In recent months I’ve twice read the same finding in New Scientist magazine: that if you’re trying to make a simple decision, it’s best to think it through; whereas if you’re trying to make a complex decision, it’s best to go on gut instinct. One of the theories is that the unconscious is able to function holistically, it is able to take all sorts of factors into account in a way that the conscious mind can’t. We could say that the first sort of decision-making is Libran, and the second is Piscean. Pisces who are on-planet do seem to have a capacity for comprehending complexity, though without knowing how they do it.
What has also been found, however, is that we are a lot less conscious than we think we are. Specifically, our decisions are based far more on immediate environmental factors and unconscious cues, and far less on rational thinking, than we would like to believe. For example, after a year’s study, a group of students were asked to fill in a form about their lecturers’ performance, giving marks for clarity etc, and giving reasons for their marks as well. Another group of students were shown 30-second video clips of the same lecturers, with the sound turned off, and asked to assess the lecturers in the same way. Both groups gave almost the same marks to the lecturers.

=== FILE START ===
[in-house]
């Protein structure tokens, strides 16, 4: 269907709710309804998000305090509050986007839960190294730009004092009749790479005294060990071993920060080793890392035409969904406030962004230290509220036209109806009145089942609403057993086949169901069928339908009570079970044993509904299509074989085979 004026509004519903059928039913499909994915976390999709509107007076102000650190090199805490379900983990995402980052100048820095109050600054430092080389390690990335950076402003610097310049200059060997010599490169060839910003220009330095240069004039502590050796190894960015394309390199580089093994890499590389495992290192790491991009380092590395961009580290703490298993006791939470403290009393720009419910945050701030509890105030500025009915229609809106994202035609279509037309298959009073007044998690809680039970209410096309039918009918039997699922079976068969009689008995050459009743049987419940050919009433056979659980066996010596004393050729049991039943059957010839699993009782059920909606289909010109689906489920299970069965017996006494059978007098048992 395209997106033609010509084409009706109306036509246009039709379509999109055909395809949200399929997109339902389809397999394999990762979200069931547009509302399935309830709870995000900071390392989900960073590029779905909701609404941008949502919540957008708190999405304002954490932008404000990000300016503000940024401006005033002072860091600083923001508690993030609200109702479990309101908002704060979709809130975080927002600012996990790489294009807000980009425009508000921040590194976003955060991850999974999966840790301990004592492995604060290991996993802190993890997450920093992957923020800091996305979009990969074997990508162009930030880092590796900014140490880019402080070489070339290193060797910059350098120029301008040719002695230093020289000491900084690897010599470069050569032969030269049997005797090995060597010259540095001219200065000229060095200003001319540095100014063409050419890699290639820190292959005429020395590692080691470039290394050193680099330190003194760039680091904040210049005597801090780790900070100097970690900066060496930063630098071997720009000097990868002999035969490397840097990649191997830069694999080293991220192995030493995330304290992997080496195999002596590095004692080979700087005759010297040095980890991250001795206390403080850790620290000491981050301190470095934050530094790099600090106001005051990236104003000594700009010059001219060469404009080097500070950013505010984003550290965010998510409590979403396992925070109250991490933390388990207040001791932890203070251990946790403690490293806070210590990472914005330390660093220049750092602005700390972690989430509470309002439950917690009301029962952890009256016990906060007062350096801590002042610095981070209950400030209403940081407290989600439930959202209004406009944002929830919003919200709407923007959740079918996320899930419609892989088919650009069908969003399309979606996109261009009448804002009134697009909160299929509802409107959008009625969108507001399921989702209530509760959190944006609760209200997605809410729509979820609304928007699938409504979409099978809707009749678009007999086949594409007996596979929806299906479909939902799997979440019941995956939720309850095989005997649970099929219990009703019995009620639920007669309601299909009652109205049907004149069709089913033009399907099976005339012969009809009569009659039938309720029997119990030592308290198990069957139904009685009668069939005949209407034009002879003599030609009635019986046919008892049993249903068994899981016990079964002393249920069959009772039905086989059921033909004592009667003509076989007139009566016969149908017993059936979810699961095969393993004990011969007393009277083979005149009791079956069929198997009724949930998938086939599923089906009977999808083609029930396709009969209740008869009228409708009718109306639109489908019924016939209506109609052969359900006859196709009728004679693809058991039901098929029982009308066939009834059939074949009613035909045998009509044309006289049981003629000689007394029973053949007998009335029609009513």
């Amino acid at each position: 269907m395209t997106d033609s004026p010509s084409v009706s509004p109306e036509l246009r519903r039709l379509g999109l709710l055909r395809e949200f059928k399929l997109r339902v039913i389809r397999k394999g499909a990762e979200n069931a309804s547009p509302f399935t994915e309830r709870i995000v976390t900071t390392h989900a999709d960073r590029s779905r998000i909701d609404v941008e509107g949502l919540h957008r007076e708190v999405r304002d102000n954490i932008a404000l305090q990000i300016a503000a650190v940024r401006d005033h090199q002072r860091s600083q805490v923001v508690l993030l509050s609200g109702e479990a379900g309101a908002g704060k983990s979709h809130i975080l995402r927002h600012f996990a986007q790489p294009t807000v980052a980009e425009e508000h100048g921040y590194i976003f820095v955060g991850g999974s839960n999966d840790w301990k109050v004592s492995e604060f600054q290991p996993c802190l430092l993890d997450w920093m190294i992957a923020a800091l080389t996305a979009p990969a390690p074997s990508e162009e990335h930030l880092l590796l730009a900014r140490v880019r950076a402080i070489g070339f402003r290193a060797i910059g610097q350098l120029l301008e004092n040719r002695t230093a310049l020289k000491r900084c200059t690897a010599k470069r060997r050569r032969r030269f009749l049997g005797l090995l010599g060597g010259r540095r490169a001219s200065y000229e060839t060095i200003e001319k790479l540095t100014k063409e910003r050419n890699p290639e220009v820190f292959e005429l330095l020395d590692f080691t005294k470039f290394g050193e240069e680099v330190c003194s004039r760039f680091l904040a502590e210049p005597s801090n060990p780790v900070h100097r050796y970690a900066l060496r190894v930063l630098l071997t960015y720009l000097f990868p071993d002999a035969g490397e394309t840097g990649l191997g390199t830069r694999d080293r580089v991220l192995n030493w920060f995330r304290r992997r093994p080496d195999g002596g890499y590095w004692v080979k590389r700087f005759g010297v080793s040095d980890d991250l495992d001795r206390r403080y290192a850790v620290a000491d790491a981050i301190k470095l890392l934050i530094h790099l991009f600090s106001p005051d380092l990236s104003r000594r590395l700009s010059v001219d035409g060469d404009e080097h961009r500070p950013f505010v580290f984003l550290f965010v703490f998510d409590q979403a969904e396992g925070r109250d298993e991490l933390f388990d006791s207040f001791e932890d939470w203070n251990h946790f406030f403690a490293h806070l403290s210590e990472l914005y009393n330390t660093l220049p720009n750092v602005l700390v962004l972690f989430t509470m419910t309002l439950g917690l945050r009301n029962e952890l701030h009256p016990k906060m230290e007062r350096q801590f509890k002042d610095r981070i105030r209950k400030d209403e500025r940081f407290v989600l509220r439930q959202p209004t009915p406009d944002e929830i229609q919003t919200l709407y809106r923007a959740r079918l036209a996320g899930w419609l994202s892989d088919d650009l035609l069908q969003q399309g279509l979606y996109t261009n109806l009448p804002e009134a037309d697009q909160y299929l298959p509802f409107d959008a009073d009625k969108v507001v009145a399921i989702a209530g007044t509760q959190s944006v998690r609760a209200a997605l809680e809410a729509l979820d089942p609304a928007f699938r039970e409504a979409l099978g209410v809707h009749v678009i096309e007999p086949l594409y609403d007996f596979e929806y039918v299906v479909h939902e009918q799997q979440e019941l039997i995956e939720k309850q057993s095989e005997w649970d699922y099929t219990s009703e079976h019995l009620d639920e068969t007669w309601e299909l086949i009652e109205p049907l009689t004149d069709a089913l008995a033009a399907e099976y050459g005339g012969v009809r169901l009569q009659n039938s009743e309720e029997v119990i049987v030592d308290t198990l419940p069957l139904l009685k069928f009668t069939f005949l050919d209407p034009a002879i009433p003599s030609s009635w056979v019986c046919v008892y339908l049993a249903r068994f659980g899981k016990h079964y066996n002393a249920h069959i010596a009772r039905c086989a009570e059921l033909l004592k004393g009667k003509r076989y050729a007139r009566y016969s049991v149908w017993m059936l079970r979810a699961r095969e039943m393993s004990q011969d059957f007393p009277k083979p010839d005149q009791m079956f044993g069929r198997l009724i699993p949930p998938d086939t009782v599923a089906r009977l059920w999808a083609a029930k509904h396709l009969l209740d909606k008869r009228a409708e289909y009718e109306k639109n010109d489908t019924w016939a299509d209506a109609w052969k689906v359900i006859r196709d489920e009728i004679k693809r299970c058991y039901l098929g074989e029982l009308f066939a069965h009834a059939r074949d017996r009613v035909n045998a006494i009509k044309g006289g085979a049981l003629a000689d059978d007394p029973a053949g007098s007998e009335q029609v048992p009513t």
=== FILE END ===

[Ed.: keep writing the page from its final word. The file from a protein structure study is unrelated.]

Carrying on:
What this shows is that though it can appear that we are reasoning through our decisions, we may in fact just be responding automatically to cues in our environment. There were a number of related studies I read about, all giving similar outcomes, and leading to the result that we are far more robotic, and less rational, than we would like to think we are.
That, however, is not my take. There seems to be an assumption that rational = advanced and instinctual = primitive and robotic. So though we probably are a lot less conscious than we would like to think, the answer is not simply to try to become more rational: the answer is also to become more aware of our intuitive responses and to take them seriously. Our intuition will then become stronger and sharper, and we become more aware of why we are doing what we are doing. That is the route out of the roboticness that these scientists seem to have correctly diagnosed.